"When that assassin's bullets targeted our heroes, he not only targeted them, he targeted the city, he targeted our country, and it touched the soul of everybody...everybody, everybody in the country is talking about it. Everybody is learning [your husbands'] stories," Biden said.

He said now the city and the country have to heal.

Biden said that Alton Sterling's aunt had met Montrell Jackson's dad in the days after both men were shot dead and that they embraced.

"And they embraced each other because a loss is a loss is a loss, and metaphorically they began that healing" that has to be done, he said.

Tonja Garafolo, the wife of Brad Garafolo, took the podium after Biden. She said she and Brad have four children and recounted the terrible moments the Sunday morning her husband was killed, recalling that she knew immediately upon seeing that Airline Highway had been blocked off that something horrible had happened.

Garafolo said her husband always texted her "Good morning love, I love you," on the mornings he was gone to work. That Sunday morning was no exception, she said.

When she saw that Airline Highway was blocked off she had been on her way to take their car into the shop to get it looked over because when her husband got off work they were set to head off for vacation.

Gerafolo said her husband died after seeing his colleague Matthew Gerald go down and rushing out to see if he could help him.

"If you knew my husband, you would know that if he had it to do again, he would do it exactly the same way," Gerafolo said.

Dechia Gerald, the wife of Matthew Gerald, said she and Matthew have a 3-year-old together and he was helping to raise her 9-year-old.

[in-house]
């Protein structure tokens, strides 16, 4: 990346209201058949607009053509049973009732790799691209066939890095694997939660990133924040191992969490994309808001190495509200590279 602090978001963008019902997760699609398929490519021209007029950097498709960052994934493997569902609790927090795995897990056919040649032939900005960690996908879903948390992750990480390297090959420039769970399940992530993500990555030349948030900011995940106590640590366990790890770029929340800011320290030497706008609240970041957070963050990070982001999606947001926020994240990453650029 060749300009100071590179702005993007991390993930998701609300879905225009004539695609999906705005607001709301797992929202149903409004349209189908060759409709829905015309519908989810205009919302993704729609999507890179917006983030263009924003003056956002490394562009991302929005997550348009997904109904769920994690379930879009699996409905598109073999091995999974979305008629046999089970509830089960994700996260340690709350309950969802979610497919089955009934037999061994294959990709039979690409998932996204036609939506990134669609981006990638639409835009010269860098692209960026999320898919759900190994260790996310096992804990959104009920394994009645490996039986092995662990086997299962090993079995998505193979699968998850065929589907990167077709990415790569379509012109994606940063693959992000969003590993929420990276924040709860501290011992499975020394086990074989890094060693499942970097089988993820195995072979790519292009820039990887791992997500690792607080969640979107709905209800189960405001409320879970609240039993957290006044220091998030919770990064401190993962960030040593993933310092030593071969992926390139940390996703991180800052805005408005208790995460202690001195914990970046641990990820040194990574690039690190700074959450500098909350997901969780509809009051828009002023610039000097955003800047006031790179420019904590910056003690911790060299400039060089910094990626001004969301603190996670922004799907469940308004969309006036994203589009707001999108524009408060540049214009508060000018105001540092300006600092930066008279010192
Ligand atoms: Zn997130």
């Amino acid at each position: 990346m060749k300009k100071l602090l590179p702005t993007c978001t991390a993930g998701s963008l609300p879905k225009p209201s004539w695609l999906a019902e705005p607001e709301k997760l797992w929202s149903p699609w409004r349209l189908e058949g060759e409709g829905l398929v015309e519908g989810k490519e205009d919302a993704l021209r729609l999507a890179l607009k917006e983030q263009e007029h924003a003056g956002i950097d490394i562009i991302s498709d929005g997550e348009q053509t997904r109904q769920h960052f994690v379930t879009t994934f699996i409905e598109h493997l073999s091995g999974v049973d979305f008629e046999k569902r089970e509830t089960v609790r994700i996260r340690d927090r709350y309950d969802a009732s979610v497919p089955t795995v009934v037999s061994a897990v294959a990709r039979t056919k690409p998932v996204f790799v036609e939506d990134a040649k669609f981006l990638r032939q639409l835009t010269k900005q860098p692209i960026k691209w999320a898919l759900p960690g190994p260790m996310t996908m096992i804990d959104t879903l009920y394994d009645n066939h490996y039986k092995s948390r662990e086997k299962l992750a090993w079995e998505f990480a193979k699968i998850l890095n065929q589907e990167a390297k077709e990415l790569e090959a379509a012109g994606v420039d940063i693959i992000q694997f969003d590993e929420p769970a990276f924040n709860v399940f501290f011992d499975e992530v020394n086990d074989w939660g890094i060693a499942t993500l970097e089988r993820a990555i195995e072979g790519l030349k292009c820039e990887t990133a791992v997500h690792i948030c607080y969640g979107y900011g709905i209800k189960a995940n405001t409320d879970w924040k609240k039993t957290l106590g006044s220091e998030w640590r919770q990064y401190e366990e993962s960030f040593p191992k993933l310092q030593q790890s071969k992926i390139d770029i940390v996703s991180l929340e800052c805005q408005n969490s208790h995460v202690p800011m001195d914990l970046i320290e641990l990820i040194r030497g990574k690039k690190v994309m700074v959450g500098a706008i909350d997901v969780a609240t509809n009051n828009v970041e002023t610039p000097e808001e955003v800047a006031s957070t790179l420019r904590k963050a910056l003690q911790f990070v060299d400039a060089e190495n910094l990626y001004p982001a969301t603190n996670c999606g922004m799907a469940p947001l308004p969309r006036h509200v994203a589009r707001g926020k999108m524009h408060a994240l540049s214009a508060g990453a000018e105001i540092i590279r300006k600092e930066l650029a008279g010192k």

Matthew Gerald served in both the Army and the Marines and he was sent three times to Iraq.

"The love Matt had for the police department was beyond words," Gerald said. She added that she was "able to stand" there in front of everyone only "because of the "gracious support everyone in this room has given us."

"I have some big shoes to fill," Gerald said, "and, honestly, I am not sure I can ever fill those shoes."

As Gerald and the other wives stepped down from the podium, Biden stood and embraced them in a hug.

Trenisha Jackson, the wife of Montrell Jackson, brought sunshine and tears to the podium when she took the mike.

"Hello, I am the proud wife of Montrell Jackson," she clipped upon taking the microphone.

Jackson left behind a 4-month-old baby son.

"Trell and I met at Wal-Mart," Jackson said, bringing quiet and much needed laughter to the congregation.

She did it again when she said their first date was to Ruby Tuesday's and the first movie she and Jackson saw together was "Hustle and Flow."

"He was a real man, a courageous man, a family man," Jackson said. "My husband was a rare diamond. Even billionaires couldn't have afforded him. God loved me so much that he blessed this little old country girl with a rare diamond. Just know that I have memories of the love and life we shared for years."

Jackson said that like Martin Luther King Jr., her husband had a dream, and that "it was for Baton Rouge, the city he loved, to get better."

She asked the hundreds of people in the audience to repeat after her the pledge her husband posted on his Facebook page after Alton Sterling died.

The crowd repeated after Jackson: "I (I) will (will) not (not) let (let) hate (hate) infect (infect) my (my) heart (heart)."